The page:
Thoughts and Reflections: Shadows of Mordor (PS4)

This will be more of a reflection than a true review of this title. After all, there are a ton of other full reviews floating around if you want to know about the game’s story or Assassins Creed-meets-Arkham combat, or the orcish political system and how the player can manipulate it. Or terrible editorials about how the game represents violence towards women or minorities, or encourages torture and terrorism or other insane ramblings by “commentators”. I’ll just give my thoughts on my experience with the game.

It is the thing that it says that it is.

I’ve put over 40 hours into Shadows of Mordor now, and while it certainly does suffer a little from “second island syndrome” as the gameplay is pretty samey after awhile, I’ll be quite happy to finish it shortly and then just fire it up occasionally for some random orc slaughter. So I’ll be well satisfied with the purchase.

I see it this way – I rarely buy new release games anymore, since my backlog there is as bad as my painting backlog, so the positive word of mouth is what convinced me to buy. I enjoyed GTA5, but never finished it. This is the first game in (at least) a year that has kept me up until 1, 2, 3am for just a bit more, and 90% of that has been playing with the procedurally generated Uruk Captains and Warchiefs. I’ll finish it soon and be satisfied, as despite the 40 hours so far (45 or 50 by the time I’m done with it?) it’s not felt like a grind or tedious boredom. Despite the time, it’s not over-long, either – and I’m sure it could easily be finished in a fraction of the time I’ve spent with it.

It’s far from perfect. The controls are better than AC1 or 2, but Telion still sticks to walls or jumps in the wrong direction occasionally. A toggle option for crouch/stealth run for the right trigger so you don’t need to hold the button down to sneak would be welcome. The graphics are very much cross-generation, so the environment are not a graphical showcase for the PS4 (though the Uruks look bloody good!) The cinematics are pre-rendered, so Telion doesn’t wear the alternate outfit or wield the reforged weapons you got him in them. Telion smoulders with somewhat generic rage (possibly NSFW). The challenge of fighting Uruks also takes a sharp decline once you’re fully upgraded. But then, you’d want it to, right? And you can still get overwhelmed and die.

But despite all of this, the game is simply fun. I don’t regret my pre-order purchase. Money and time well spent. I’ll buy any substantial DLC in a moment. The Nemesis system will I’m sure become a feature of many games to come, as soon as they can figure out how to shoehorn it in. I’ve heard that the ending isn’t the greatest, but again – after this much fun in the playing, I’m not too fussed if the finale of the story turns out to only be as compelling as Telion’s personality.

In fact, writing this up has made me want to go and load the thing up and play it some more, so that’s what I’m off to do. Now if you’ll excuse me…

 

Deathworld Fauna – Part 1.1 – Scotia Grendel Dungeon Crawler (Leech)

Back in March, I found two out of the three figures from the Scotia Grendel Dungeon Crawlers kit that I picked up bout 15-20 years ago. (Damn that makes me feel old!) Because of the way that things seem to work in my life and on the painting desk, the frog-thing and millipede-thing have been MIA for a couple of months now (they might be in the shed, perhaps?) and I ended up finding the leech-thing, conveniently already glued to a 60mm base with some putty ’round the edges. Not wanting to tool around too much rebasing and agonising over the scheme – since that’s a great way to never get anything finished – I decided to get that sucker painted.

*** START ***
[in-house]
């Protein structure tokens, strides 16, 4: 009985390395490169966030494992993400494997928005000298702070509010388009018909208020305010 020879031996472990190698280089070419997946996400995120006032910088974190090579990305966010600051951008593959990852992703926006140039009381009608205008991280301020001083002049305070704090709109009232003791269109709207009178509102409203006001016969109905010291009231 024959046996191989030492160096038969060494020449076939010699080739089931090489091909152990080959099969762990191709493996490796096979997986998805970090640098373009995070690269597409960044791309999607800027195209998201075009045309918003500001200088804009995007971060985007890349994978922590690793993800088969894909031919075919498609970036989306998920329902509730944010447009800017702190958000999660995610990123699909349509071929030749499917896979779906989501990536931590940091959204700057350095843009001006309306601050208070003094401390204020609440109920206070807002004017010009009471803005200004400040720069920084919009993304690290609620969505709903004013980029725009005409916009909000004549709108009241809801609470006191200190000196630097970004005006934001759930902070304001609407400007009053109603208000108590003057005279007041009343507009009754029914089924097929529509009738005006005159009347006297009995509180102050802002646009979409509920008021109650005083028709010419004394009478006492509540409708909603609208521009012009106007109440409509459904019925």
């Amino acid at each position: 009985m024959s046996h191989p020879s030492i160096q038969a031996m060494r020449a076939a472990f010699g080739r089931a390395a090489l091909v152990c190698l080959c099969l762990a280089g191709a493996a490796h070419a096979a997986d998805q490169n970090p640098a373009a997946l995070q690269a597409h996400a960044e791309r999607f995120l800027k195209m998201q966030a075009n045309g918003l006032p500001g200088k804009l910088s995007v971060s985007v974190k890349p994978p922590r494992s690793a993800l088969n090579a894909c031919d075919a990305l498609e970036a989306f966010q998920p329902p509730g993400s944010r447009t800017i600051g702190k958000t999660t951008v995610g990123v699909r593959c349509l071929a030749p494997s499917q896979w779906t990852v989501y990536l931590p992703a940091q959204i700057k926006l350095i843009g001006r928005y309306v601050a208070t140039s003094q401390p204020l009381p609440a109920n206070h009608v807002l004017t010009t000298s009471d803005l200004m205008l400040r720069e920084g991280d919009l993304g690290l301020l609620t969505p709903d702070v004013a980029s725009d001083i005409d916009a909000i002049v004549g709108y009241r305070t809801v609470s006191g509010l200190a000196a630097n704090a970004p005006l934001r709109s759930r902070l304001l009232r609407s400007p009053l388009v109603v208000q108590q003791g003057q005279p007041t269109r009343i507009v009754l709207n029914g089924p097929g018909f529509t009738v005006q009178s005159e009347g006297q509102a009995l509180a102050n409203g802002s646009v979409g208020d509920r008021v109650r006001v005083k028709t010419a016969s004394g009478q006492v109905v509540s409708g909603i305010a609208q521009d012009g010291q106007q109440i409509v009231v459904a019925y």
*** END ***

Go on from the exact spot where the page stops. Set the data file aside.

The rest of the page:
So here it is:

Scotia Grendel Dungeon Crawlers Giant Leech

I figure this thing can work just as well as a 40k-sci-fi alien leech as a D&D-style fantasy giant leech. So, you know, whatever. I went with green and mustard yellow since the underside was sculpted with a bit of contrasting texture, so I thought I may as well transfer that to the palette. Same deal with the pinky-purple tongue and the bone teeth, again so they stand out.

Scotia Grendel Dungeon Crawlers Giant Leech

 

A nice thick layer of polyurethane varnish on the model keeps it looking suitable shiny and yucky. I also added some Vallejo realistic water mixed with some transparent yellow to create the slime effect on the side of the model where the slime-holes(!) are located, and some realistic water without colouring onto some of the mouth-parts and tongue.

Scotia Grendel Dungeon Crawlers Giant Leech

I found that the figure looked too small for its base, and to help fill in the empty space without going overboard – or adding in fantasy or sci-fi-specific extras, I just went for some of the larger tufts that I had sitting around in the packets. Often those are the hardest ones to find a use for and they end up on scenery, since they’re too large for use on almost all miniatures.

Scotia Grendel Dungeon Crawlers Giant Leech with Warhammer High Elf for scale.

Finally, a big-hat Warhammer High Elf for scale. I should really finish this guy’s unit off. I bet it would take less than half a day if I ever manage to pull my fist out…  Actually, I’ve got some scenery that just needs finishing off that could be measured in probably less than half an hour…

Full disclosure – I actually painted this thing a couple of weeks ago but didn’t get around to posting it. After a pretty productive two weeks or so of painting I’m in a bit of a ..not burnt out, but kinda taking a rest. Also, my wife bought me a PS4 as a belated birthday gift, and so I’ve been running around Mordor after work and on the weekends instead of sitting and painting like I’m “supposed” to…

 

Bolt Action! 28mm T-34/85 Tank Platoon

Well, I finished my first official Bolt Action models – a platoon of three Soviet T-34/85s. It took a little longer than I’d originally planned/hoped, since I wanted to get the markings more-or-less right, while still making the models look good. I found some information that the red star was used sparingly, (and that a white star was even used at times) and that individual unit markings were often left up to the company commanders, so after a fair bit of looking around, I decided that the red star added an attractive bit of spot colour to the models, as did the Guards Tank badge. I also added some freehand slogans, which was a lot of fun.